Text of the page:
Giving appreciated stock or other investments to your children can minimize the impact of capital gains taxes. For this strategy to work best, however, your child must not be subject to the “kiddie tax.” That tax applies your marginal rate to unearned income received by a dependent child under the age of 19 (24 for full-time students) in excess of a specified threshold ($2,100 in 2016).
Here’s how it works: Say Bill, who’s in the top tax bracket, wants to help his daughter, Mollie, buy a new car. Mollie is 22 years old, just out of college, and currently looking for a job — and, for purposes of the example, won’t be considered a dependent for 2016. Even if she finds a job soon, she’ll likely be in the 10% or 15% tax bracket this year. To finance the car, Bill plans to sell $20,000 of stock that he originally purchased for $2,000. If he sells the stock, he’ll have to pay $3,600 in capital gains tax (20% of $18,000), plus the 3.8% Medicare surtax, leaving $15,716 for Mollie. But if Bill gives the stock to Mollie, she can sell it tax-free and use the entire $20,000 to buy a car. (The capital gains rate for the two lowest tax brackets is 0%.)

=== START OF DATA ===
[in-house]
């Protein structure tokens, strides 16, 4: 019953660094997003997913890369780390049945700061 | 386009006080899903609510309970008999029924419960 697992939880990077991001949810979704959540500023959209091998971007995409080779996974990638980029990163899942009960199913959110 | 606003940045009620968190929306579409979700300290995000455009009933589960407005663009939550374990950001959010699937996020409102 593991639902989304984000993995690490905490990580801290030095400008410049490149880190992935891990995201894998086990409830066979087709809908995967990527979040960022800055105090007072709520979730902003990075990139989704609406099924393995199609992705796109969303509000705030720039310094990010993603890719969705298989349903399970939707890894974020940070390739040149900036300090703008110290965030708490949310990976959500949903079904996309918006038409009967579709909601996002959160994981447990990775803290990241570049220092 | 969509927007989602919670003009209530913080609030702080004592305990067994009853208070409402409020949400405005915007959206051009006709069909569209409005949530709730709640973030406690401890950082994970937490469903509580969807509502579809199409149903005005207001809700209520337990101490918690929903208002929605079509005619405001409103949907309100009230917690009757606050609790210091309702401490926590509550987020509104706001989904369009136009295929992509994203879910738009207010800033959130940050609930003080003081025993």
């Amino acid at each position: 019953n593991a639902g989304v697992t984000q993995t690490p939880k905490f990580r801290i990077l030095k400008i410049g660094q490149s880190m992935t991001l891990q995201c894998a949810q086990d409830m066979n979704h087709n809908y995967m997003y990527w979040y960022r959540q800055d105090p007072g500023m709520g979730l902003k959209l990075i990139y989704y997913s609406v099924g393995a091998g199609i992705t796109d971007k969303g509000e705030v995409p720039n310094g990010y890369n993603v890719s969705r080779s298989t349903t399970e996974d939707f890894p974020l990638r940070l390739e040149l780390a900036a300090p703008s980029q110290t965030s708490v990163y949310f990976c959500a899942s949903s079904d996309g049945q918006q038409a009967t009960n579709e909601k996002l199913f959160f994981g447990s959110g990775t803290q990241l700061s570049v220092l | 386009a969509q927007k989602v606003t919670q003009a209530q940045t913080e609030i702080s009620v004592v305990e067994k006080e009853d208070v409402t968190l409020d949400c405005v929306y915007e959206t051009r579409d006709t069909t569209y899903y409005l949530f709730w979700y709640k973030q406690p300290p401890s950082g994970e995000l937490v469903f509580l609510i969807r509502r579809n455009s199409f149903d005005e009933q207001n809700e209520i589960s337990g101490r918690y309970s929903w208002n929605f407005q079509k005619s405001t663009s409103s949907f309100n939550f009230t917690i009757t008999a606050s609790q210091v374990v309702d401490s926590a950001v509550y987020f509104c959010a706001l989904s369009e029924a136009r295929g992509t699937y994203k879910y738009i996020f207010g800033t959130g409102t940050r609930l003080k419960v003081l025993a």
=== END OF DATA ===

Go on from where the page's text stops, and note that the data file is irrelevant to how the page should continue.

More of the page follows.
The right way to deduct bad debt
If your business plans to take a partial bad debt deduction, consult your accountant to be sure you record it properly. Recent IRS guidance illustrates the right — and wrong — ways to do so. In an example provided in the guidance, a taxpayer wasn’t entitled to partial bad debt deductions because the taxpayer hadn’t charged off the amounts in question during the relevant tax years. Simply setting up or adding to a reserve account isn’t enough. The purpose of the charge-off requirement is to “perpetuate evidence of a taxpayer’s election to abandon part of the debt as an asset.”
Court victory for “net, net gift” strategy
It’s well established that a net gift — where the recipient agrees to pay the resulting gift tax — allows you to reduce the gift’s value for gift tax purposes by the amount of tax the recipient pays. The U.S. Tax Court has now also given its stamp of approval to the “net, net gift” strategy.
That’s where the recipient also assumes the estate’s potential estate tax liability under Internal Revenue Code Section 2035(b). This section requires that, if you die within three years after making a gift, any gift tax paid on the gift be included in your estate, which could create an estate tax liability. The court’s decision allows you to reduce the value of net, net gifts by the actuarially determined value of the recipient’s contingent liability for this potential additional tax on your estate.